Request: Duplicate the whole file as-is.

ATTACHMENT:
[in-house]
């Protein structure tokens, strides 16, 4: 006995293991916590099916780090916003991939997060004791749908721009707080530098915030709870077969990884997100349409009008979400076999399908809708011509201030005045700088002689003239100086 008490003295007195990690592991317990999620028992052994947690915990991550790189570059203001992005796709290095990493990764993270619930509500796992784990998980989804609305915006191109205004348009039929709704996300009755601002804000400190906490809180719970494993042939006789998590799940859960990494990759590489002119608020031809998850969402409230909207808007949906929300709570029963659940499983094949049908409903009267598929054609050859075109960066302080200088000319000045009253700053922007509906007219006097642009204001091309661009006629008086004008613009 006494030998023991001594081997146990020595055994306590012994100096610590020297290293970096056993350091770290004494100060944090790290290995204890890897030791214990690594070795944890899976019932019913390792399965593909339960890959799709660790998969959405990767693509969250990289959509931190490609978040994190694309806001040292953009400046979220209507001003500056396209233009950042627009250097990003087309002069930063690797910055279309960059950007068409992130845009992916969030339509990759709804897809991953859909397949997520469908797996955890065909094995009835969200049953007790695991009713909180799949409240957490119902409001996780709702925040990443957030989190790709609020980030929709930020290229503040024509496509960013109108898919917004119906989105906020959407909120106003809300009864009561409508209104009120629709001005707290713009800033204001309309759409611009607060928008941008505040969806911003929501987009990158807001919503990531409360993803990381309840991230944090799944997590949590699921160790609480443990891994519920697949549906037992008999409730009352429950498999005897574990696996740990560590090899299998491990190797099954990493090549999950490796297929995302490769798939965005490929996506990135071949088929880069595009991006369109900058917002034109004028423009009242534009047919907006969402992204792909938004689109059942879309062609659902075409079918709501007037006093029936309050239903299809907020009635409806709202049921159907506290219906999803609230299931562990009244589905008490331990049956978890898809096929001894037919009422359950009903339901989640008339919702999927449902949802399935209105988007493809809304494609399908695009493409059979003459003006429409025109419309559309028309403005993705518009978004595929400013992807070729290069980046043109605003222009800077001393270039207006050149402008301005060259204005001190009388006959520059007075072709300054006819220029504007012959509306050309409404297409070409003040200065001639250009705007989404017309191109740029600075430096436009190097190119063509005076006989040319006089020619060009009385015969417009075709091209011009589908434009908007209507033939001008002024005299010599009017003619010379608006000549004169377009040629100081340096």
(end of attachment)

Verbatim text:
[in-house]
């Protein structure tokens, strides 16, 4: 006995293991916590099916780090916003991939997060004791749908721009707080530098915030709870077969990884997100349409009008979400076999399908809708011509201030005045700088002689003239100086 008490003295007195990690592991317990999620028992052994947690915990991550790189570059203001992005796709290095990493990764993270619930509500796992784990998980989804609305915006191109205004348009039929709704996300009755601002804000400190906490809180719970494993042939006789998590799940859960990494990759590489002119608020031809998850969402409230909207808007949906929300709570029963659940499983094949049908409903009267598929054609050859075109960066302080200088000319000045009253700053922007509906007219006097642009204001091309661009006629008086004008613009 006494030998023991001594081997146990020595055994306590012994100096610590020297290293970096056993350091770290004494100060944090790290290995204890890897030791214990690594070795944890899976019932019913390792399965593909339960890959799709660790998969959405990767693509969250990289959509931190490609978040994190694309806001040292953009400046979220209507001003500056396209233009950042627009250097990003087309002069930063690797910055279309960059950007068409992130845009992916969030339509990759709804897809991953859909397949997520469908797996955890065909094995009835969200049953007790695991009713909180799949409240957490119902409001996780709702925040990443957030989190790709609020980030929709930020290229503040024509496509960013109108898919917004119906989105906020959407909120106003809300009864009561409508209104009120629709001005707290713009800033204001309309759409611009607060928008941008505040969806911003929501987009990158807001919503990531409360993803990381309840991230944090799944997590949590699921160790609480443990891994519920697949549906037992008999409730009352429950498999005897574990696996740990560590090899299998491990190797099954990493090549999950490796297929995302490769798939965005490929996506990135071949088929880069595009991006369109900058917002034109004028423009009242534009047919907006969402992204792909938004689109059942879309062609659902075409079918709501007037006093029936309050239903299809907020009635409806709202049921159907506290219906999803609230299931562990009244589905008490331990049956978890898809096929001894037919009422359950009903339901989640008339919702999927449902949802399935209105988007493809809304494609399908695009493409059979003459003006429409025109419309559309028309403005993705518009978004595929400013992807070729290069980046043109605003222009800077001393270039207006050149402008301005060259204005001190009388006959520059007075072709300054006819220029504007012959509306050309409404297409070409003040200065001639250009705007989404017309191109740029600075430096436009190097190119063509005076006989040319006089020619060009009385015969417009075709091209011009589908434009908007209507033939001008002024005299010599009017003619010379608006000549004169377009040629100081340096």